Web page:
A Colorado representative is sponsoring legislation that would repeal the state’s law prohibiting adultery. Passed before Colorado was established as a state, the law bans adultery and prohibits innkeepers from renting rooms to unmarried couples.

Even though most people would agree that it is not the business of government and law enforcement officials to know what’s going on in the private lives of citizens, there have been obstacles to getting this law repealed. Past efforts have been snuffed by lawmakers who thought that repealing the law may send the message that they condone adultery, which would be politically unpopular.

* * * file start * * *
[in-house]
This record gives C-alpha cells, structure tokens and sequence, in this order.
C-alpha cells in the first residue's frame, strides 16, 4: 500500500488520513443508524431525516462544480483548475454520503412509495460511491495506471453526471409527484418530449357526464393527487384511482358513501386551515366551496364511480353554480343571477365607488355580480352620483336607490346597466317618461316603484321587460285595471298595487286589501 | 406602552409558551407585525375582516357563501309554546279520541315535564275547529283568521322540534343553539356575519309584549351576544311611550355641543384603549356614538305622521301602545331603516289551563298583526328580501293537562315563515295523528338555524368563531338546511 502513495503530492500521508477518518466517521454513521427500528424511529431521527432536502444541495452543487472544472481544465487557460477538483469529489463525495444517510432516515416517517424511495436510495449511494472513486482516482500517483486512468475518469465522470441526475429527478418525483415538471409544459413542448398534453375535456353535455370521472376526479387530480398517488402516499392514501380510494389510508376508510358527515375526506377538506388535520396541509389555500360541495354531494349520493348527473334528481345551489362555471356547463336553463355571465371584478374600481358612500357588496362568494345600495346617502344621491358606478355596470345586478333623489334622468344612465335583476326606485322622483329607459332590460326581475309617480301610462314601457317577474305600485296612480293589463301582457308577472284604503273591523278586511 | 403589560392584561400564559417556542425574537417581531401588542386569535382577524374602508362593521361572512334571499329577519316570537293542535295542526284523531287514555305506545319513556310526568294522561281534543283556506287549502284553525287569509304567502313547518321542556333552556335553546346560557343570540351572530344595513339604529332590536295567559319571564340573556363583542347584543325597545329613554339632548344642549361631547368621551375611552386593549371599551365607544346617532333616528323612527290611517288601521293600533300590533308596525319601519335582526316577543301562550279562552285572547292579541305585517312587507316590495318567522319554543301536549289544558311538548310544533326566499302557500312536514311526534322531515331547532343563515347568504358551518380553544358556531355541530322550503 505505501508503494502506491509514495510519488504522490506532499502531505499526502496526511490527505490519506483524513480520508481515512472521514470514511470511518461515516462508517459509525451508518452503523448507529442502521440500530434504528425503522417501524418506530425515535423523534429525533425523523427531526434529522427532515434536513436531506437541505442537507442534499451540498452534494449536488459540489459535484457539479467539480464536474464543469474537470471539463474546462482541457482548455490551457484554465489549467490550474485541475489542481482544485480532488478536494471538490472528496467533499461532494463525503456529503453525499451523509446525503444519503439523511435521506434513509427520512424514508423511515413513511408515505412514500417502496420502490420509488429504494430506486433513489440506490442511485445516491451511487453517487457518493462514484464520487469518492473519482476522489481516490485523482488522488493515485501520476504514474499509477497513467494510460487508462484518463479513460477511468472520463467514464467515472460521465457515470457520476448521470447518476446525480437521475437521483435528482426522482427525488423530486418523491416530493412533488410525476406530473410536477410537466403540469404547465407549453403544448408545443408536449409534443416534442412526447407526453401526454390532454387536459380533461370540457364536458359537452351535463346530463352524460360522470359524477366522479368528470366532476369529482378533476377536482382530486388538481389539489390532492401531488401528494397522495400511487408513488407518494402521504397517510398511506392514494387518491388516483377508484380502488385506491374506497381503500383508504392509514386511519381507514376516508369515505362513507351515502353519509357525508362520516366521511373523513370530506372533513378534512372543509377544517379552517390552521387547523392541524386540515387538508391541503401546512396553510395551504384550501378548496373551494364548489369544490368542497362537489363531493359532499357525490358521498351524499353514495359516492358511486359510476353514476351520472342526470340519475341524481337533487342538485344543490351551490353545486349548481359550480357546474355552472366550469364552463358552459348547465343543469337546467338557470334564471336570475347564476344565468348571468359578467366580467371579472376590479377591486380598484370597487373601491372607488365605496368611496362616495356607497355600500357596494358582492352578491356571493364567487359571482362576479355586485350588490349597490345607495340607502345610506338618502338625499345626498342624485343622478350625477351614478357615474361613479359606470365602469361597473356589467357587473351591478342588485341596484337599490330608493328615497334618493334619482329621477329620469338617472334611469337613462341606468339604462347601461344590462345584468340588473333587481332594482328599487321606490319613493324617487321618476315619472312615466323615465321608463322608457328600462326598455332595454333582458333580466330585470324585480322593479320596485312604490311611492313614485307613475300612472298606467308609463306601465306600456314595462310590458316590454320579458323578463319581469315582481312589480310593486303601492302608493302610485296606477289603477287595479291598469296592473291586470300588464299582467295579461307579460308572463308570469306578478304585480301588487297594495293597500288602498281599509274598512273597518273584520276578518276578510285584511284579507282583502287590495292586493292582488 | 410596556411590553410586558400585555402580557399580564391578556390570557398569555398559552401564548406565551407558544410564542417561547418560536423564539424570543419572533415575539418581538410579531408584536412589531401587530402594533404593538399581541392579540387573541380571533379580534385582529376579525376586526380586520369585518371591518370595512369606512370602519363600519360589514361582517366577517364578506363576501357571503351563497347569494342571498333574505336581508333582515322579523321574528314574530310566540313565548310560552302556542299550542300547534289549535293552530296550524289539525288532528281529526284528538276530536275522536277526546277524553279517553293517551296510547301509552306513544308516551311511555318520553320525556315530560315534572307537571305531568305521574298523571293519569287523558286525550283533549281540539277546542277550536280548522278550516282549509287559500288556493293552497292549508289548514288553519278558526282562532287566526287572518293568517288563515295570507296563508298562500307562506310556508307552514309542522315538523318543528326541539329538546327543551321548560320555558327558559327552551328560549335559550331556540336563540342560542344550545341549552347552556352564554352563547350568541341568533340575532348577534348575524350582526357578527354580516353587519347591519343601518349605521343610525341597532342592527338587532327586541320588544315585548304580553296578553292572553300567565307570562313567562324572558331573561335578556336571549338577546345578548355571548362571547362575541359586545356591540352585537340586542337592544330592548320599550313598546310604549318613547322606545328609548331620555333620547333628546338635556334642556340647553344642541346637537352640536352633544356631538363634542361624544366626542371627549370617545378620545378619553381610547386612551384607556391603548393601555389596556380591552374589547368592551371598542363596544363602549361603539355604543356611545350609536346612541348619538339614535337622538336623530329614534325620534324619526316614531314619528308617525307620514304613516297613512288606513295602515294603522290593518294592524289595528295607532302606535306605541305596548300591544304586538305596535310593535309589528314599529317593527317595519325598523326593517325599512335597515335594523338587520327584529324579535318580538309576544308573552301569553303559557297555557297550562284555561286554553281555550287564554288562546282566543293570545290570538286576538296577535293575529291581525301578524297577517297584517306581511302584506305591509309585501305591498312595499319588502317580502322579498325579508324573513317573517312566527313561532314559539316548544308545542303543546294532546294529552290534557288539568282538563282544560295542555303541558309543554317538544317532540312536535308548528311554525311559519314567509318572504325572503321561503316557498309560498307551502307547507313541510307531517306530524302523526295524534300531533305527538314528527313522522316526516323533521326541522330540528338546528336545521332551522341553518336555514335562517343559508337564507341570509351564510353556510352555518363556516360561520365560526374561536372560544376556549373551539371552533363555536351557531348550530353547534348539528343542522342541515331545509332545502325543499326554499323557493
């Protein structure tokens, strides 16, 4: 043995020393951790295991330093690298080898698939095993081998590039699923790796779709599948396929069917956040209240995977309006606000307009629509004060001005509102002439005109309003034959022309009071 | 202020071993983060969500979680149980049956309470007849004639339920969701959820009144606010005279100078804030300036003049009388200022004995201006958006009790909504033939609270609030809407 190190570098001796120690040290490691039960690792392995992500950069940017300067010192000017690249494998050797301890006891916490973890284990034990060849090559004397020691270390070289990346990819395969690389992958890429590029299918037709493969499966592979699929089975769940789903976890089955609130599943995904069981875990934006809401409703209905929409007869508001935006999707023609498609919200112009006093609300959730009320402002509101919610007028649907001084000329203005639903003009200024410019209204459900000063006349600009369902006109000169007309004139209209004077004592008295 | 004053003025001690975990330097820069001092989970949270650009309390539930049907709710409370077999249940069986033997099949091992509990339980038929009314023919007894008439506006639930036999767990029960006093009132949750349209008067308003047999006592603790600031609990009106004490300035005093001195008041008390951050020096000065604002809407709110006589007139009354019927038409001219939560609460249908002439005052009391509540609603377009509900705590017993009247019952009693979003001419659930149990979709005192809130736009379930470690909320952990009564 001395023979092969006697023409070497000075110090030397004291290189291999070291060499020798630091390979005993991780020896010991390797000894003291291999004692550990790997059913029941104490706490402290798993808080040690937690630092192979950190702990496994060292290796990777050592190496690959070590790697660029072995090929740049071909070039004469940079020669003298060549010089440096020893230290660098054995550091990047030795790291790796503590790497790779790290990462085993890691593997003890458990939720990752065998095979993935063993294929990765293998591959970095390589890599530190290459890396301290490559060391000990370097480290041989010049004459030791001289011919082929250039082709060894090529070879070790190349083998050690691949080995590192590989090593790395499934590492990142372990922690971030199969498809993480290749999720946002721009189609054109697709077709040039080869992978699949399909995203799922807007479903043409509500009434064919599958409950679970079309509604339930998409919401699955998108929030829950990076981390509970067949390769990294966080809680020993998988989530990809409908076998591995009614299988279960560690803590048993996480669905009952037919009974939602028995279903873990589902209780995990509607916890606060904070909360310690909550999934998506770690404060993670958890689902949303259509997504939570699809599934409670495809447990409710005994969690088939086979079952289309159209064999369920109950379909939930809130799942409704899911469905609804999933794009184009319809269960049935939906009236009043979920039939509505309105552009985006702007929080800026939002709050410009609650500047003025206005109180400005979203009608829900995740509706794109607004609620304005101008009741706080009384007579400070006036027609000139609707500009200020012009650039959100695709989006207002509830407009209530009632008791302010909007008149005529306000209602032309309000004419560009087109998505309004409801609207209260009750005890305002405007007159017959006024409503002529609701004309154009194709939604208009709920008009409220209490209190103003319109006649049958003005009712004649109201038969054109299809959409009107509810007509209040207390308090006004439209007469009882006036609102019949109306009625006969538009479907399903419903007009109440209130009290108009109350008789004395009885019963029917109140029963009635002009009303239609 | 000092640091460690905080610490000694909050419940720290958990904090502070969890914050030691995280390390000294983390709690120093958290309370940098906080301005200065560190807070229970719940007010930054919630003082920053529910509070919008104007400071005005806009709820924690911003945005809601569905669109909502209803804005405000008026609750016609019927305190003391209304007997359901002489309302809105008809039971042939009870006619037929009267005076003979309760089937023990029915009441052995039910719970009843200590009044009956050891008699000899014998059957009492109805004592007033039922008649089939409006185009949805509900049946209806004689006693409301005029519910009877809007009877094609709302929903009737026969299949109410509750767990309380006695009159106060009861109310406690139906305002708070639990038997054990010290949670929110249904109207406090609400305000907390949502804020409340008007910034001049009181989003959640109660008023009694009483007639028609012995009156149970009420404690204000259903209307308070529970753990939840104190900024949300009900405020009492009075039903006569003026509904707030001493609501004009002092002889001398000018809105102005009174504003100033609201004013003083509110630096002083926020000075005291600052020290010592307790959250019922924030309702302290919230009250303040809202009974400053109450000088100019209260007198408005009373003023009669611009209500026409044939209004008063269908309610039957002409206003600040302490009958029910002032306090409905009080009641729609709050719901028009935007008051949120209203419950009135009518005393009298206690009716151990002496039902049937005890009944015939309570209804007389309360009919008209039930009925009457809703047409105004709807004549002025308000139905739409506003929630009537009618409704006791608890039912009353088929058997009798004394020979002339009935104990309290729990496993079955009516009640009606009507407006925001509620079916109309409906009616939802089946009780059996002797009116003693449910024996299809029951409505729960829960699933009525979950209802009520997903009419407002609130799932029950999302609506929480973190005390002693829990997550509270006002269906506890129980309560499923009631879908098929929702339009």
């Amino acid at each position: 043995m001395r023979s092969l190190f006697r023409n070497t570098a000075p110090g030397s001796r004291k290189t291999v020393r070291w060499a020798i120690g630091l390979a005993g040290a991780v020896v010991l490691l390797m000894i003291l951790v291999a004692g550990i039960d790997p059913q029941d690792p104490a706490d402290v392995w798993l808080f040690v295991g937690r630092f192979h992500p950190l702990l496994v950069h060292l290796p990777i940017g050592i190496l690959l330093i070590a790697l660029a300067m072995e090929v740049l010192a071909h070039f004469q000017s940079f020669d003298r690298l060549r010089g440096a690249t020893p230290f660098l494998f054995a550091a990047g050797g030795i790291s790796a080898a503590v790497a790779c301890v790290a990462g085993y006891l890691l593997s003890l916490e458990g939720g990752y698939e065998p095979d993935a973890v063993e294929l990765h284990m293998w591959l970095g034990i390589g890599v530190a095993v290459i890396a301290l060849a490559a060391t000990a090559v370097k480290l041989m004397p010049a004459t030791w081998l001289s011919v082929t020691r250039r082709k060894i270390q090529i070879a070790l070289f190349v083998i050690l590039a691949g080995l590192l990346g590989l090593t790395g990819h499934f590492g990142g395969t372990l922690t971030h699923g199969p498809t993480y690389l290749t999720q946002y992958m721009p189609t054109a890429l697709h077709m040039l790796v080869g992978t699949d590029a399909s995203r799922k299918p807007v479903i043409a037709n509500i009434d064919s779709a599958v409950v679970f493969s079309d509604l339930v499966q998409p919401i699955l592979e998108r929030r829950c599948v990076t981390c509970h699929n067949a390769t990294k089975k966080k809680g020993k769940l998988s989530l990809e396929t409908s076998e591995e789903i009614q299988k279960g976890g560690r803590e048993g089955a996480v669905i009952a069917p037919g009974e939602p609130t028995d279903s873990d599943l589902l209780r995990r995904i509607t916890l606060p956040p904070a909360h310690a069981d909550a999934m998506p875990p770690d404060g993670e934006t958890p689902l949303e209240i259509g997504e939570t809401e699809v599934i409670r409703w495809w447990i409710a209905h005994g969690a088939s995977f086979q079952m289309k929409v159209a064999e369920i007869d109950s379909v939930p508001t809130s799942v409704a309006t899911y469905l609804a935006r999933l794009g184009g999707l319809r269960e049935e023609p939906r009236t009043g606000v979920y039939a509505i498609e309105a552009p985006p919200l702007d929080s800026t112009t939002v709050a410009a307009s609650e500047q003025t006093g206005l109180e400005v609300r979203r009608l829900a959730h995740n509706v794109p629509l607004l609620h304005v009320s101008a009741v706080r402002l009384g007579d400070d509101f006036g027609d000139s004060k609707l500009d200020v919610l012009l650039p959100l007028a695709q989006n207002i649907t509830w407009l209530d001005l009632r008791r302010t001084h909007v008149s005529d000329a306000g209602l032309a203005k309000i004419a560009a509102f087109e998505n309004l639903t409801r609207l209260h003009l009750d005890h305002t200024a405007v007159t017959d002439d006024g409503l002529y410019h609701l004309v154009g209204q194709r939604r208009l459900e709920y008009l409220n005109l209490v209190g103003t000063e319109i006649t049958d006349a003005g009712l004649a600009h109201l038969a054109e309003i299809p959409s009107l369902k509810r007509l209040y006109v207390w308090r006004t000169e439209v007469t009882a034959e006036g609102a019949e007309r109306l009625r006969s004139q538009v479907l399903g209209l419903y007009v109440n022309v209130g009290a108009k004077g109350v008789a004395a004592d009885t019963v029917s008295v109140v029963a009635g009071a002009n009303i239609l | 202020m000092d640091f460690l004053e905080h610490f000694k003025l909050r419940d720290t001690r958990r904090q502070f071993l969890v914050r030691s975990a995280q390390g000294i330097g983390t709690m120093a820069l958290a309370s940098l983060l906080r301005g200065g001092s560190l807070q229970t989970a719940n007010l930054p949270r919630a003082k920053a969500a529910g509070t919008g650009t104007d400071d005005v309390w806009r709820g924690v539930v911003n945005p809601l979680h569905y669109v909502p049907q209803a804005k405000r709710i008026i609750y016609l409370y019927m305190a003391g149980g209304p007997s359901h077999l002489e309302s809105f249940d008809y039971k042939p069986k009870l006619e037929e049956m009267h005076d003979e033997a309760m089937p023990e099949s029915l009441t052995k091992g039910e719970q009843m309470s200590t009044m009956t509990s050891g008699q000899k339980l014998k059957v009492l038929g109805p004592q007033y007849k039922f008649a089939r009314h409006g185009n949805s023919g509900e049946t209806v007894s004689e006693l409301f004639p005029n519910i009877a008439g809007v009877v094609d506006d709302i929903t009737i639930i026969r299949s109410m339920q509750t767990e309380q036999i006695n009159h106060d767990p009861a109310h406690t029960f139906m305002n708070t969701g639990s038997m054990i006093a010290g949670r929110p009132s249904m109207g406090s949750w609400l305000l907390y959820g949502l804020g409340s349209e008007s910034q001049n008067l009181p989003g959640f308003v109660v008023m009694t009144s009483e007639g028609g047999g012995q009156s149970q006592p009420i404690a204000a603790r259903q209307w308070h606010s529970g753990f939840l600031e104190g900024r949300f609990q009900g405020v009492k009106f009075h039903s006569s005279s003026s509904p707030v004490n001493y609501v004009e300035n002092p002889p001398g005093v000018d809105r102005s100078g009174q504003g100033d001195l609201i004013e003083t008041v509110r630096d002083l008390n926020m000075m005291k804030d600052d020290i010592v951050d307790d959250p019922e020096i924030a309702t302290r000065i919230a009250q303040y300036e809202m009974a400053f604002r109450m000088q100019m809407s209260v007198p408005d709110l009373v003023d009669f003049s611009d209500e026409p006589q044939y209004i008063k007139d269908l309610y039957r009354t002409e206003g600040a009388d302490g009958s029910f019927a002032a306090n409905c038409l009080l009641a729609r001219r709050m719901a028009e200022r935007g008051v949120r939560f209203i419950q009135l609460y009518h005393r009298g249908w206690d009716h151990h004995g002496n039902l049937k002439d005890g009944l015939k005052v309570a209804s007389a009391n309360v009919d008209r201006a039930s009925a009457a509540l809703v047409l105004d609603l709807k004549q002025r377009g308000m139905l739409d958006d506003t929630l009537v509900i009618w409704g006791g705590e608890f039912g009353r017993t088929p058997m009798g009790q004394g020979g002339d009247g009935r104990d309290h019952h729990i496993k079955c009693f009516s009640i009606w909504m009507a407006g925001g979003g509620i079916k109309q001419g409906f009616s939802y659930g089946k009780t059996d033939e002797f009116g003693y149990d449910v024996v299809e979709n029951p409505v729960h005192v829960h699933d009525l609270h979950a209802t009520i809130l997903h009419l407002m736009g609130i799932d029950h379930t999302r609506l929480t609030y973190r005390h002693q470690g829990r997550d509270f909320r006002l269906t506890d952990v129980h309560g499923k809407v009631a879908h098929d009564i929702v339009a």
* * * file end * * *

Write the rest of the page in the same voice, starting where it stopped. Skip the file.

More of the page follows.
However, there is a difference between condoning certain behavior and recognizing that it is not a behavior to be regulated. Even if the current adultery law is not being enforced and has no real-world implications, advocates of the new legislation say it sends a message that there are places the government should not intervene, specifically a couple’s bedroom.

Colorado is a “no fault” divorce state, meaning that couples do not need to establishing fault when seeking a divorce. As part of the no fault law, adultery does not typically have an effect on divorce settlements or child custody decisions, even if it a plays a role in a couple’s divorce.

If you are going through a divorce it can be difficult to know where to turn for help. Consider working with an experienced family law attorney who can guide you through the process and support you at every step. He or she can aggressively represent your interests so you and your family can pursue the best possible outcome.

 

Source: KDVR, “Kagan ready to repeal antiquated adultery statute,” Eli Stokols, Feb. 20, 2013

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